(Daily Mail) Inflation has taken an average of 25 percent – at least $2.1trillion – off the 401Ks of American workers, despite President Joe Biden‘s insistence Sunday that the ‘economy is strong as hell.’
The analysis was done by conservative economists Stephen Moore and EJ Antoni, who said that the balance of Americans’ 401ks will ‘ruin your whole day, week and month.’
Moore and Antoni note that inflation has been going at 8 percent for the past seven months, despite the White House claiming things were temporary.
They argued that over the past 20 months, the average American family has lost nearly $6,000 in ‘purchasing power’ due to the rise in prices over wages.
The average American’s 401k plans have lost a colossal $34,000 in value – more than 25 percent of where it was a year ago – to a total of $2.1trillion in losses.
Inflation has taken an average of 25 percent – at least $2.1trillion – off the 401Ks of American workers, despite President Joe Biden’s insistence Sunday that the ‘economy is strong as hell’
The average American’s 401k plans have lost a colossal $34,000 in value – more than 25 percent of where it was a year ago – to a total of $2.1trillion in losses
To make things worse, they write in the New York Post that the stock market has decimated Americans’ savings even further, with the Dow Jones and S&P 500 each down six percent recently, with the NASDAQ down 18 percent.
Year-to-date, the Dow Jones is down 19 percent, the S&P 25 percent and the NASDAQ 34 percent.
Moore and Antoni argue that inflation takes another 13 percent off of those stock losses and also hurts bond returns.
American pension funds have dropped 15 percent, going down from $27.8trillion at the beginning of the year to $24trillion.
Moore and Antoni write: ‘The victims of ever higher prices at the store and the gas pump are not the millionaires, but the little guys – and, in particular, older Americans – whose paychecks and savings accounts get walloped.’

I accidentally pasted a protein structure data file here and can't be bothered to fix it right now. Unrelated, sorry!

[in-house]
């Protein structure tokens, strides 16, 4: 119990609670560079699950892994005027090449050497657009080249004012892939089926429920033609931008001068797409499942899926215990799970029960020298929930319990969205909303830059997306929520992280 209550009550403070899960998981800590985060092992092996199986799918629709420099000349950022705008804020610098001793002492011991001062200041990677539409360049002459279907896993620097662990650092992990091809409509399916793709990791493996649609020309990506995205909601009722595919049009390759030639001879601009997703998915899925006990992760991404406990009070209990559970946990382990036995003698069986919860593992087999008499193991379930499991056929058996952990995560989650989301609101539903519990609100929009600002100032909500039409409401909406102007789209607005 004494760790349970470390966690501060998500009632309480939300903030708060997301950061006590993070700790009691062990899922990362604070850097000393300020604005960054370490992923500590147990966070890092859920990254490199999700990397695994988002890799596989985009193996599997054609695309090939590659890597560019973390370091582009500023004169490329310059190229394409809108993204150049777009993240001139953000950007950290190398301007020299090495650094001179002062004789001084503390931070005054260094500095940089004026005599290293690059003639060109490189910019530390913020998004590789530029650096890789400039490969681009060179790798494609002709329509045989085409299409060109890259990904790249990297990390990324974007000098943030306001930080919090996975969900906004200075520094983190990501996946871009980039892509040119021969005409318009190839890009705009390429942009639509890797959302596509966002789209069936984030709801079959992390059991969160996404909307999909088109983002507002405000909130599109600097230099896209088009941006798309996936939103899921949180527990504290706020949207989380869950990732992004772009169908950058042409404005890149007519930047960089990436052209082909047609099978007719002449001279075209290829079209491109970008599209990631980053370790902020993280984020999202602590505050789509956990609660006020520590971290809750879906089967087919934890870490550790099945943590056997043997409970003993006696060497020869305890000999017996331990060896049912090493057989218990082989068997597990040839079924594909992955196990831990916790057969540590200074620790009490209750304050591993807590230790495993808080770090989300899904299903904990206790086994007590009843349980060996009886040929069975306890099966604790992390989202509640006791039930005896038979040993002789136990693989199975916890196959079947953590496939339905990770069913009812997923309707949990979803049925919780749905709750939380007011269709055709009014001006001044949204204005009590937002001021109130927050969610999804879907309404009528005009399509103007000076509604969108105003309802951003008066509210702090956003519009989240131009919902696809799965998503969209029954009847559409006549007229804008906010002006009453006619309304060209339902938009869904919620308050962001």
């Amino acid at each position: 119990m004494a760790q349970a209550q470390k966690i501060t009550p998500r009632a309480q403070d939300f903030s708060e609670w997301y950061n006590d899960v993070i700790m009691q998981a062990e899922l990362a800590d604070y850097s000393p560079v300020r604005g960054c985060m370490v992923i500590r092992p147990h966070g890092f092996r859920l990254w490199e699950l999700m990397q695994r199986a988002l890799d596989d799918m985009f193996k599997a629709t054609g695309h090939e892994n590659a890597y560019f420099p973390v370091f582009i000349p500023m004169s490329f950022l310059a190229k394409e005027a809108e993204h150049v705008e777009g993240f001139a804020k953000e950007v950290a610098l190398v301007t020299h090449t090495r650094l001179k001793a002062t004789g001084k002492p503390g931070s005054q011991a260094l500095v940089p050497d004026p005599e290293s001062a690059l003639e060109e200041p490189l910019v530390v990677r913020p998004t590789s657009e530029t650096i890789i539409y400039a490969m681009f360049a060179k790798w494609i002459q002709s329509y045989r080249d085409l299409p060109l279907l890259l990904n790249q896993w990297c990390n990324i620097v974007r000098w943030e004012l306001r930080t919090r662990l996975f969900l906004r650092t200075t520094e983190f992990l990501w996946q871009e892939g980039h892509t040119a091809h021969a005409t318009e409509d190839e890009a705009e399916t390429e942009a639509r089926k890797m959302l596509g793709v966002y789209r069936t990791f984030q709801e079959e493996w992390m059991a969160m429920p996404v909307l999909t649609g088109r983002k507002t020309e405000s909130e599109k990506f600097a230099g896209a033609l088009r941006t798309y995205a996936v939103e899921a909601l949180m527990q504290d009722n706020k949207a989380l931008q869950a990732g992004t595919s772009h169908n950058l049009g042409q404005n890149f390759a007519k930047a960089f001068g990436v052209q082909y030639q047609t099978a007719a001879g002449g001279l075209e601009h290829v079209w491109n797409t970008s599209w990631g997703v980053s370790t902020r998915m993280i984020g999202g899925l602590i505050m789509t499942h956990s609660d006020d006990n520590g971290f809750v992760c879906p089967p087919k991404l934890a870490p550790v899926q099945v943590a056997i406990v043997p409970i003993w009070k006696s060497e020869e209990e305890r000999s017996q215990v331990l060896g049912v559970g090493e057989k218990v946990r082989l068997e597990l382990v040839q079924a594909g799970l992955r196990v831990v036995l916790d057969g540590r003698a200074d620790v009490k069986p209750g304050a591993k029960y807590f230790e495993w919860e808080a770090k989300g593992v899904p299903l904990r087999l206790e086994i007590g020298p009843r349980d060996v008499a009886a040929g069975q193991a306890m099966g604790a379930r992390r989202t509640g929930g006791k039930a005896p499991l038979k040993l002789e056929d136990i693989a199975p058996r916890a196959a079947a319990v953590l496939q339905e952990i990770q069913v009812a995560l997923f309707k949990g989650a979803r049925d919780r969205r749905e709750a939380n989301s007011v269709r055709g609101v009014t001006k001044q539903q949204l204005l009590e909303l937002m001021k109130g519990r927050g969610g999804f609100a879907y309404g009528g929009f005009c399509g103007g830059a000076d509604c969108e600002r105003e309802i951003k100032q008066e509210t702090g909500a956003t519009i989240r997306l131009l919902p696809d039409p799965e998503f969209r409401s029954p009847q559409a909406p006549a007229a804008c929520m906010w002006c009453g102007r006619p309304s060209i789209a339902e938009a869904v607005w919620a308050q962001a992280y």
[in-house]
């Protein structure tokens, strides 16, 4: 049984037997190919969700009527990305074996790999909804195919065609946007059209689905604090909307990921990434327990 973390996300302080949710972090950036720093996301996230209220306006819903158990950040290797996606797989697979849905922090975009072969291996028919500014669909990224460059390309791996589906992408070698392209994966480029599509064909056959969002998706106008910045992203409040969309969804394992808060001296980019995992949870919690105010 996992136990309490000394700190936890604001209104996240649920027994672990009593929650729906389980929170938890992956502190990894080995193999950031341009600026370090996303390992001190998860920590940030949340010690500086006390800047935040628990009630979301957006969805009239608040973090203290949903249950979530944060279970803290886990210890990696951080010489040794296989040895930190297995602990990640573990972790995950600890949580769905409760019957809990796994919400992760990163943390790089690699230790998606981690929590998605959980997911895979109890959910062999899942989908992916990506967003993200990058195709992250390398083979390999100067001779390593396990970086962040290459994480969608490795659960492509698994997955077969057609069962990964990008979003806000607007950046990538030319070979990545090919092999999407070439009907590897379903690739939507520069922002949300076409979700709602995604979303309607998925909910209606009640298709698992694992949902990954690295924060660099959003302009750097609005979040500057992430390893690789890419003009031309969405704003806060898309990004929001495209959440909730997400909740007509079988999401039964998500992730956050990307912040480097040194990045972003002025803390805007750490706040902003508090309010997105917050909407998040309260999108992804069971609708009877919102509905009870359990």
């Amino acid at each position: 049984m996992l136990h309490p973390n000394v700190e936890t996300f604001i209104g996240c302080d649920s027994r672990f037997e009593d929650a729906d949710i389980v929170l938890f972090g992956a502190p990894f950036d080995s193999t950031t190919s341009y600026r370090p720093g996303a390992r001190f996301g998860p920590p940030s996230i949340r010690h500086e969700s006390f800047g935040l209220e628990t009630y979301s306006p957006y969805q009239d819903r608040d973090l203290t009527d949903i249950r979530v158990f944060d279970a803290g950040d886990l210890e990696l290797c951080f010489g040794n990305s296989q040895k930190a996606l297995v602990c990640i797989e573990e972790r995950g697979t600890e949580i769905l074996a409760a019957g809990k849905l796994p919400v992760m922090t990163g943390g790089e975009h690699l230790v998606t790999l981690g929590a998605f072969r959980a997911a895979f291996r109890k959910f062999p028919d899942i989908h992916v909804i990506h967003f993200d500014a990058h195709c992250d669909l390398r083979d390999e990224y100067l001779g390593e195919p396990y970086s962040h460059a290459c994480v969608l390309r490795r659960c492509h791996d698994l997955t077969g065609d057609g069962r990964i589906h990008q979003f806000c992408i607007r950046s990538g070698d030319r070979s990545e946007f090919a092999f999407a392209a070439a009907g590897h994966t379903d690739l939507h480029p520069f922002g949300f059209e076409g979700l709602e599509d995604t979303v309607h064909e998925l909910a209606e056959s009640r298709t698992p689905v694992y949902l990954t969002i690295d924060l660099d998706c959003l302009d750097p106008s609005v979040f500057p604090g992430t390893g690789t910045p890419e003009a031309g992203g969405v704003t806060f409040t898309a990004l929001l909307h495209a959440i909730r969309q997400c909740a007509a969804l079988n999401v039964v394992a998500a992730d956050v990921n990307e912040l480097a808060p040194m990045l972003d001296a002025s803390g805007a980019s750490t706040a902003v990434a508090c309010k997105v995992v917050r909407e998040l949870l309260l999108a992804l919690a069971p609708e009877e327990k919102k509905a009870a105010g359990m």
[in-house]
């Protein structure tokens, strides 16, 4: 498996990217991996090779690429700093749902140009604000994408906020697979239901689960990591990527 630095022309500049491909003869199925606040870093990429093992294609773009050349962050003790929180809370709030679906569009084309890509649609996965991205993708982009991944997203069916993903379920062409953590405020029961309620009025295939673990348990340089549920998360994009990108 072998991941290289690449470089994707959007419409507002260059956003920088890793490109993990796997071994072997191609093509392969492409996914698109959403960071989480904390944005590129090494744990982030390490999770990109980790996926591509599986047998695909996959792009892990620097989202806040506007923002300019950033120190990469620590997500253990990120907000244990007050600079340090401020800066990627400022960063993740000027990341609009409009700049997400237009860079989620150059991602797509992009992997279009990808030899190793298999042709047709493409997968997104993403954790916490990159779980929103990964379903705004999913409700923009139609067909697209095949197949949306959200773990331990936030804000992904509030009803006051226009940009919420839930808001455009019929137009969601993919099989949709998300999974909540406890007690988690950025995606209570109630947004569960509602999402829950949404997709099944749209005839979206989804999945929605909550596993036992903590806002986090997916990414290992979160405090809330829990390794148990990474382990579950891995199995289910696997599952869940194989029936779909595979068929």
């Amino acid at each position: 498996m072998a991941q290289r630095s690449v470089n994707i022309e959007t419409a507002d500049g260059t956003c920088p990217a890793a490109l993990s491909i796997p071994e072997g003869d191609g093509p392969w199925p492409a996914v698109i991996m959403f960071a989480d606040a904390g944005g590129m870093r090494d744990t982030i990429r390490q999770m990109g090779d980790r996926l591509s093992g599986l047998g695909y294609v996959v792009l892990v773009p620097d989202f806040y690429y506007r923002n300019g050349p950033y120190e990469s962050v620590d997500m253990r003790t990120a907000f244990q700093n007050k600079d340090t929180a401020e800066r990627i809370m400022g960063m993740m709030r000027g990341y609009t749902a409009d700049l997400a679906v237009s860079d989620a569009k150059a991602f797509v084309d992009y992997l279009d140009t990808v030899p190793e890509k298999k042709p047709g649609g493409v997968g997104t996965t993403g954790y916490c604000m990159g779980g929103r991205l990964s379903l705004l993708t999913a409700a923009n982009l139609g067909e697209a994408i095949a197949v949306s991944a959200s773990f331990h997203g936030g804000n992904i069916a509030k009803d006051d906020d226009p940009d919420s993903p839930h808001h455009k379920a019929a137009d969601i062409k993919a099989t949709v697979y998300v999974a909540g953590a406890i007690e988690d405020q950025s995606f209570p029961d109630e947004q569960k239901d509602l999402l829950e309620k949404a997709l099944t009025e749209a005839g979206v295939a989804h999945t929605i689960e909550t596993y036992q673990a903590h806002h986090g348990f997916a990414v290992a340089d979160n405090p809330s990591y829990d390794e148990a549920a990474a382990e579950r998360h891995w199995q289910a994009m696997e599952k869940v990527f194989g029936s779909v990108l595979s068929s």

The average American’s monthly savings have dropped 83 percent since Biden took office in January 2021, and they write: ‘Many millions of Americans who are living paycheck to paycheck just don’t have the money after paying the inflated bills to save much’
The president appeared unbothered by the country’s 8.2 percent inflation rate and warnings of a looming recession as he was asked about the US’ financial situation in an Oregon ice cream parlor Saturday.
Questioned if he had any worry about the strength of the US dollar amid rising inflation, the president, with a chocolate chip cone in hand, flippantly replied: ‘I’m not concerned about the strength of the dollar. I’m concerned about the rest of the world. Our economy is strong as hell.’
The US dollar largely serves as a safe haven investment that sees inflows during times of uncertainty – meaning it will often rise in times of economic turmoil, while others, like the pound and euro, fall.
BIDEN, eating ice cream: “Our economy is strong as hell” pic.twitter.com/x5dyCg14l3
— RNC Research (@RNCResearch) October 16, 2022
The recorded altercation further saw the president – who fell for the second time while traversing the steps of Air Force One in May – downplay the country’s current inflation rate, which rocketed to a 41-year high over the summer.